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Messier's Discovery of M1

Charles Messier discovered the object now called Messier 1, or the Crab Nebula, in 1758, unaware that it had been previously found by Bevis in 1731. His discovery occurred when he was following the comet of that year, comet 1758 De La Nux. Joseph Nicolas Delisle, his employer and astronomer of the Royal Navy at that time, reported his discovery within the memoir on that comet (Delisle 1759), as follows:

[p. 164-165] M. Messier once more profited from the clear weather on the 28th [of August, 1758] in the morning for observing smaller star which he had not noted on the preceding days, & which are found neither in the catalog nor in the celestial charts of Flamstead; nevertheless, he compared them [their position] with the comet in a manner which I'm going to report.

What would be more remarkable in that night, was that when he went through the sky with the catadioptric telescope into the surroundings of the southern horn of Taurus, marked Zeta by Bayer, (*) M. Messier discovered there a light almost resembling that of the Comet, but which was even more vivid, whiter & a bit more elongated than the Comet he observed at that time: That comet had appeared to him always almost round in its coma, without an appearance of either a tail or a beard. When the discovery of this new light or nebulous star didn't come to an end of the observations of that morning session, before the sky covered, M. Messier didn't have the time to determine its exact situation with respect to the neighboring stars of the southern horn of Taurus: there will be reported the details of observations, & there will be marked the precise position of that new nebula, its magnitude & the degree of its light compared to that of the Comet of 1758, so that those who have not been able to find that new Comet with the refractors which have been employed to find it, will be able to judge by the impression of that nebula what they could hear to be prevented, supposed that that nebula does not change its state of magnitude.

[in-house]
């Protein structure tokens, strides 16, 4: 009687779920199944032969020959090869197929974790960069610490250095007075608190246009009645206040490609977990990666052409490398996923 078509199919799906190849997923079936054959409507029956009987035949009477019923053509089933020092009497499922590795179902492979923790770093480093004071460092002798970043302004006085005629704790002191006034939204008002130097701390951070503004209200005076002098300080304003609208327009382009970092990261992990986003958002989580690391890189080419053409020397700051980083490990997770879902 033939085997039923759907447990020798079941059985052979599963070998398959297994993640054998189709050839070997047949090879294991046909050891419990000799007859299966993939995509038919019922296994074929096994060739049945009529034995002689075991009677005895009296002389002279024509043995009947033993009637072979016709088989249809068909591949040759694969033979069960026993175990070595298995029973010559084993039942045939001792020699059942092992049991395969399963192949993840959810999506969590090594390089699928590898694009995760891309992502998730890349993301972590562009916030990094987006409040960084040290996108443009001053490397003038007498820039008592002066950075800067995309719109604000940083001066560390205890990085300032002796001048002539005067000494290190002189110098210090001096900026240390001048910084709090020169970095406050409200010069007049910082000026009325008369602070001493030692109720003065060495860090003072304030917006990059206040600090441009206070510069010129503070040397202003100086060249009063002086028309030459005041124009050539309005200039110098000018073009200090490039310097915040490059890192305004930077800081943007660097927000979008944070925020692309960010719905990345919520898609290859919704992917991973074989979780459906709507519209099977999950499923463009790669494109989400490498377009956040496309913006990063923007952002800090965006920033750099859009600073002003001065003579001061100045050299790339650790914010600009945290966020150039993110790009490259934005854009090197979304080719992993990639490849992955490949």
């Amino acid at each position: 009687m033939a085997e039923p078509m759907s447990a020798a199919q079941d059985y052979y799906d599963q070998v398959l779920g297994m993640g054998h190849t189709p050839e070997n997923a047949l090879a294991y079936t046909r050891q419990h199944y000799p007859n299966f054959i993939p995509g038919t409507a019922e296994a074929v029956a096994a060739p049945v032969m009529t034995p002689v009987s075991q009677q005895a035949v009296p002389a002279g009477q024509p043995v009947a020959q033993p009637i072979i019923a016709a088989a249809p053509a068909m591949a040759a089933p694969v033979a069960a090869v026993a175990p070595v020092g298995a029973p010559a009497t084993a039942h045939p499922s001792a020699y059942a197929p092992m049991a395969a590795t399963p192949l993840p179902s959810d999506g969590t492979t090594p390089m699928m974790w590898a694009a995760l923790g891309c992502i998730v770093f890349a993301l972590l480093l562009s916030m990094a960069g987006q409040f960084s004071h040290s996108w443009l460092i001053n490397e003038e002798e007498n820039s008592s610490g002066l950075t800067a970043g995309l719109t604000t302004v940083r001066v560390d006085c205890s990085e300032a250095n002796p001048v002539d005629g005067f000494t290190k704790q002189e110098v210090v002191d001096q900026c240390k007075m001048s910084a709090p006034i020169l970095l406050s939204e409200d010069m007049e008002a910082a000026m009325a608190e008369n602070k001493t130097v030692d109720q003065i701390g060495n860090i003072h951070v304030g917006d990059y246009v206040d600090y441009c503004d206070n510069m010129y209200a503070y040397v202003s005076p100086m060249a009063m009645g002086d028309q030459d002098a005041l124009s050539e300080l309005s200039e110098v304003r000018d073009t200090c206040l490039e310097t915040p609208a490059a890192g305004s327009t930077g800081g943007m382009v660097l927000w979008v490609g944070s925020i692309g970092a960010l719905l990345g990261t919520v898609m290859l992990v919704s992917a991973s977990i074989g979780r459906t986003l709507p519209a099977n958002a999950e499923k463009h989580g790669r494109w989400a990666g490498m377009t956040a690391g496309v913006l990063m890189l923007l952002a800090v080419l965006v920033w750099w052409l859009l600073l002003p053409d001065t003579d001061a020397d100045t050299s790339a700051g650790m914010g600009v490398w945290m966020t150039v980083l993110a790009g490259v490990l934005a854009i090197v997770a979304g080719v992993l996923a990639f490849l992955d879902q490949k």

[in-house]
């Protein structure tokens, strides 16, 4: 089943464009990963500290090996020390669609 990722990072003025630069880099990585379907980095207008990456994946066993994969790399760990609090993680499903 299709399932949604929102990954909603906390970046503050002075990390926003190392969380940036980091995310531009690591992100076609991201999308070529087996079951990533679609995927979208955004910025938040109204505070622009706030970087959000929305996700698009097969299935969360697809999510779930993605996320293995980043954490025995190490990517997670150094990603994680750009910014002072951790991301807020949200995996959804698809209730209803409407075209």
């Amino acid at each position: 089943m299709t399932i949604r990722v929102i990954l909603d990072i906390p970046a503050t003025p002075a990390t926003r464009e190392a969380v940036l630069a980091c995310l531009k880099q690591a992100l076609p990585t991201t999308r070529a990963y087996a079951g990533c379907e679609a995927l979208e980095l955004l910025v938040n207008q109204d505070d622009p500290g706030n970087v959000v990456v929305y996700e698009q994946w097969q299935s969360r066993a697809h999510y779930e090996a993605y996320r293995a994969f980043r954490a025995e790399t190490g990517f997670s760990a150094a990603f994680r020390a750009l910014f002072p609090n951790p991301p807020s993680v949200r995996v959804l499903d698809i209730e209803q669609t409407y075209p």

(*) [Marginal Note:] Discovery of a new nebula.


[p. 169-170] M. Messier also determined that night the situation of the Comet with regard to the neighboring stars, & the situation of these stars with regard to each other, what he did principally from the beginning of dawn, in order to better perceive the wires of the micrometer, before the light of the new day became too strong to make the stars & the nucleus of the Comet disappear; he also has determined exactly on [September] 10 in the morning the position of the nebula, which he had commenced to perceive on August 28 in the morning near the southern horn of Taurus.

The observations lasted until 4h 1/2 in the morning, when the force of the dawn made the comet disappear.

The night of September 10 to 11 was also suited for observations as the preceding, the Comet appeared from midnight of the 10th, & the same phenomena were observed as the night before, so that it is unnecessary to report them again.

The night of [September] 11 to 12, the sky was rather serene to allow viewing the Comet from midnight to 4h 1/2 on the 12th in the morning; but it didn't appear as distinguished as the two preceding days; despite the sky was rather serene, it was difficult to distinguish the nucleus; having compared the appearance or the light of the Comet with that of the nebula of the southern horn of Taurus (**), one finds there well a difference, the light of the nebula was considerably stronger in this morning than that of the Comet; instead of, like the two preceding days, when the two lights were approaching equality to each other, that of the Comet was always fainter, what will serve to make known that in summer the light of the present Comet to those who want to observe that nebula with good refractors or [reflecting] telescopes, supposed that that nebula always conserves the same degree of light.

It is unnecessary to say that one has also profited in this morning from the good weather to determine the situaion of the Comet & the stars with repect to each other.

(**) [Marginal Note:] Difference of the appearances of the Comet & the new nebula.


On p. 188, the position of the "new nebula" is given as follows:
Nebulous star discovered on August 28, 1758: Observed Right Ascension: 80d 0' 33" (5h 20m 02s), observed Northern Declination: 21d 45' 27"; observed [ecliptical] Longitude: Gemini 20d 43' 30" (80d 43' 30"), observed Latitude: South 1d 23' 28".


Hartmut Frommert
Christine Kronberg

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Last Modification: February 4, 2007